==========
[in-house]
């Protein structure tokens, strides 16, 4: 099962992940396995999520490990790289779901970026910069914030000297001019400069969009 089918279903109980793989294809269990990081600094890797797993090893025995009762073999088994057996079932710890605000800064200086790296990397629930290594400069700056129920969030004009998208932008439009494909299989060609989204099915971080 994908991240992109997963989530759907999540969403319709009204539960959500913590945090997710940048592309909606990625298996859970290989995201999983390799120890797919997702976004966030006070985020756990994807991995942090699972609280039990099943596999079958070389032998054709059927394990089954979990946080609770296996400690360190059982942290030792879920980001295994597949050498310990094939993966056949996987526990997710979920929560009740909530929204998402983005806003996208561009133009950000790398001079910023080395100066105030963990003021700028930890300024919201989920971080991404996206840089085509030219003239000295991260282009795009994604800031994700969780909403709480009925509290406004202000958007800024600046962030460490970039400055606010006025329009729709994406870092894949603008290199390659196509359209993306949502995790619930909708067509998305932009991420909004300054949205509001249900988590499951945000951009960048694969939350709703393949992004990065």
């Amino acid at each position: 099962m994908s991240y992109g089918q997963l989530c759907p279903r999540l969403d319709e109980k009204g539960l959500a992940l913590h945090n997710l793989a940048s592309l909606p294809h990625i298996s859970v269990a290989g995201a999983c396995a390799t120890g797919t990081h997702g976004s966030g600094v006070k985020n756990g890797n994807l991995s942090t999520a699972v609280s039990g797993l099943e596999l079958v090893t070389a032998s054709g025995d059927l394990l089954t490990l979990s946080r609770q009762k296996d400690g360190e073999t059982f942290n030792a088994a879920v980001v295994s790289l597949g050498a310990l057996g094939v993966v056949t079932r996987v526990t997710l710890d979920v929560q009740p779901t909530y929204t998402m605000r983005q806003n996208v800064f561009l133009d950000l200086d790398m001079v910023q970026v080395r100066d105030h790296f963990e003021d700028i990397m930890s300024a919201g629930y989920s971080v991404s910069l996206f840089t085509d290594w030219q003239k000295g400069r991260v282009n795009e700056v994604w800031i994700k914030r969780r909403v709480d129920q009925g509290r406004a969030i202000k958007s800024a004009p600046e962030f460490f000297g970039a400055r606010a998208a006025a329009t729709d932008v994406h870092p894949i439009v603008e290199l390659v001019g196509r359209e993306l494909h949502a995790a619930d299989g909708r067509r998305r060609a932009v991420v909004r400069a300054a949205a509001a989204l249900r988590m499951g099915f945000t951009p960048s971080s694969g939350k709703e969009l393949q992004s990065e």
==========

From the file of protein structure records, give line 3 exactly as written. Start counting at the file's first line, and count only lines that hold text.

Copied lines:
């Amino acid at each position: 099962m994908s991240y992109g089918q997963l989530c759907p279903r999540l969403d319709e109980k009204g539960l959500a992940l913590h945090n997710l793989a940048s592309l909606p294809h990625i298996s859970v269990a290989g995201a999983c396995a390799t120890g797919t990081h997702g976004s966030g600094v006070k985020n756990g890797n994807l991995s942090t999520a699972v609280s039990g797993l099943e596999l079958v090893t070389a032998s054709g025995d059927l394990l089954t490990l979990s946080r609770q009762k296996d400690g360190e073999t059982f942290n030792a088994a879920v980001v295994s790289l597949g050498a310990l057996g094939v993966v056949t079932r996987v526990t997710l710890d979920v929560q009740p779901t909530y929204t998402m605000r983005q806003n996208v800064f561009l133009d950000l200086d790398m001079v910023q970026v080395r100066d105030h790296f963990e003021d700028i990397m930890s300024a919201g629930y989920s971080v991404s910069l996206f840089t085509d290594w030219q003239k000295g400069r991260v282009n795009e700056v994604w800031i994700k914030r969780r909403v709480d129920q009925g509290r406004a969030i202000k958007s800024a004009p600046e962030f460490f000297g970039a400055r606010a998208a006025a329009t729709d932008v994406h870092p894949i439009v603008e290199l390659v001019g196509r359209e993306l494909h949502a995790a619930d299989g909708r067509r998305r060609a932009v991420v909004r400069a300054a949205a509001a989204l249900r988590m499951g099915f945000t951009p960048s971080s694969g939350k709703e969009l393949q992004s990065e």